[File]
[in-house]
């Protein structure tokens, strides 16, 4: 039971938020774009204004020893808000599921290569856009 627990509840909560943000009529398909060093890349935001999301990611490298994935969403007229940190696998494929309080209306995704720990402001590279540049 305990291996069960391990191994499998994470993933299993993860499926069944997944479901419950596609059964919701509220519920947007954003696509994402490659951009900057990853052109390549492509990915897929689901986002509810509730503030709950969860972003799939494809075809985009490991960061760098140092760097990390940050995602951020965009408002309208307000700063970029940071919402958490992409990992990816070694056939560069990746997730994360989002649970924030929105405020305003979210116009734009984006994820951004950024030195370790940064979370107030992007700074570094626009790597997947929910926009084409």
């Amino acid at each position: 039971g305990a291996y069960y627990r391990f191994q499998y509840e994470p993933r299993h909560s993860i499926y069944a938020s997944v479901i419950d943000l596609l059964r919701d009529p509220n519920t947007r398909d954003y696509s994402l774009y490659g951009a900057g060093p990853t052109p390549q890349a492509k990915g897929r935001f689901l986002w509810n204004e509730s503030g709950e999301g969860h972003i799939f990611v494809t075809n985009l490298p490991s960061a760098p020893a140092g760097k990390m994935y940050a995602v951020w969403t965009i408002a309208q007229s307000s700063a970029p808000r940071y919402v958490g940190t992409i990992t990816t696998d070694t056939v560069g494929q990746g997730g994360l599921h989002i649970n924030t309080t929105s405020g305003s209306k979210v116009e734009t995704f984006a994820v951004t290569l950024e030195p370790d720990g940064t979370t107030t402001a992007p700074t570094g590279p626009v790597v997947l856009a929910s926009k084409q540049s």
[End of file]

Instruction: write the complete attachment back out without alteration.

[in-house]
């Protein structure tokens, strides 16, 4: 039971938020774009204004020893808000599921290569856009 627990509840909560943000009529398909060093890349935001999301990611490298994935969403007229940190696998494929309080209306995704720990402001590279540049 305990291996069960391990191994499998994470993933299993993860499926069944997944479901419950596609059964919701509220519920947007954003696509994402490659951009900057990853052109390549492509990915897929689901986002509810509730503030709950969860972003799939494809075809985009490991960061760098140092760097990390940050995602951020965009408002309208307000700063970029940071919402958490992409990992990816070694056939560069990746997730994360989002649970924030929105405020305003979210116009734009984006994820951004950024030195370790940064979370107030992007700074570094626009790597997947929910926009084409």
């Amino acid at each position: 039971g305990a291996y069960y627990r391990f191994q499998y509840e994470p993933r299993h909560s993860i499926y069944a938020s997944v479901i419950d943000l596609l059964r919701d009529p509220n519920t947007r398909d954003y696509s994402l774009y490659g951009a900057g060093p990853t052109p390549q890349a492509k990915g897929r935001f689901l986002w509810n204004e509730s503030g709950e999301g969860h972003i799939f990611v494809t075809n985009l490298p490991s960061a760098p020893a140092g760097k990390m994935y940050a995602v951020w969403t965009i408002a309208q007229s307000s700063a970029p808000r940071y919402v958490g940190t992409i990992t990816t696998d070694t056939v560069g494929q990746g997730g994360l599921h989002i649970n924030t309080t929105s405020g305003s209306k979210v116009e734009t995704f984006a994820v951004t290569l950024e030195p370790d720990g940064t979370t107030t402001a992007p700074t570094g590279p626009v790597v997947l856009a929910s926009k084409q540049s």